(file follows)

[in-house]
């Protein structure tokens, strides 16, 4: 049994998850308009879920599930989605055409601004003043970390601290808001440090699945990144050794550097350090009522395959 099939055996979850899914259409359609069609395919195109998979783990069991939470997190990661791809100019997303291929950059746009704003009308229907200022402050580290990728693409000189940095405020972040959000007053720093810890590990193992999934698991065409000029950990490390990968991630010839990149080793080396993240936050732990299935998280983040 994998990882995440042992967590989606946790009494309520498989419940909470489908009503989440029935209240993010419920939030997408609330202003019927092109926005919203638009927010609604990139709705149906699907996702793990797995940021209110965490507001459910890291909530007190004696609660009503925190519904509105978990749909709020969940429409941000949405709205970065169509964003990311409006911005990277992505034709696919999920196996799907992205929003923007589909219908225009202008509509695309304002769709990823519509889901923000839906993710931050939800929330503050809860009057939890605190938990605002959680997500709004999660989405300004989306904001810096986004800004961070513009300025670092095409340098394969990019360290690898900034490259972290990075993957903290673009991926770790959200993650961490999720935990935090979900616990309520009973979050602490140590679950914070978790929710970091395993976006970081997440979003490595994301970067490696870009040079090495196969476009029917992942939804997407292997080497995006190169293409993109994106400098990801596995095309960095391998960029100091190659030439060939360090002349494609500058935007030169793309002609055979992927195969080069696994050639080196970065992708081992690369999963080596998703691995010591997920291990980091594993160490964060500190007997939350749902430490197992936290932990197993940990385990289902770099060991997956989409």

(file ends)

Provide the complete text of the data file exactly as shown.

[in-house]
């Protein structure tokens, strides 16, 4: 049994998850308009879920599930989605055409601004003043970390601290808001440090699945990144050794550097350090009522395959 099939055996979850899914259409359609069609395919195109998979783990069991939470997190990661791809100019997303291929950059746009704003009308229907200022402050580290990728693409000189940095405020972040959000007053720093810890590990193992999934698991065409000029950990490390990968991630010839990149080793080396993240936050732990299935998280983040 994998990882995440042992967590989606946790009494309520498989419940909470489908009503989440029935209240993010419920939030997408609330202003019927092109926005919203638009927010609604990139709705149906699907996702793990797995940021209110965490507001459910890291909530007190004696609660009503925190519904509105978990749909709020969940429409941000949405709205970065169509964003990311409006911005990277992505034709696919999920196996799907992205929003923007589909219908225009202008509509695309304002769709990823519509889901923000839906993710931050939800929330503050809860009057939890605190938990605002959680997500709004999660989405300004989306904001810096986004800004961070513009300025670092095409340098394969990019360290690898900034490259972290990075993957903290673009991926770790959200993650961490999720935990935090979900616990309520009973979050602490140590679950914070978790929710970091395993976006970081997440979003490595994301970067490696870009040079090495196969476009029917992942939804997407292997080497995006190169293409993109994106400098990801596995095309960095391998960029100091190659030439060939360090002349494609500058935007030169793309002609055979992927195969080069696994050639080196970065992708081992690369999963080596998703691995010591997920291990980091594993160490964060500190007997939350749902430490197992936290932990197993940990385990289902770099060991997956989409």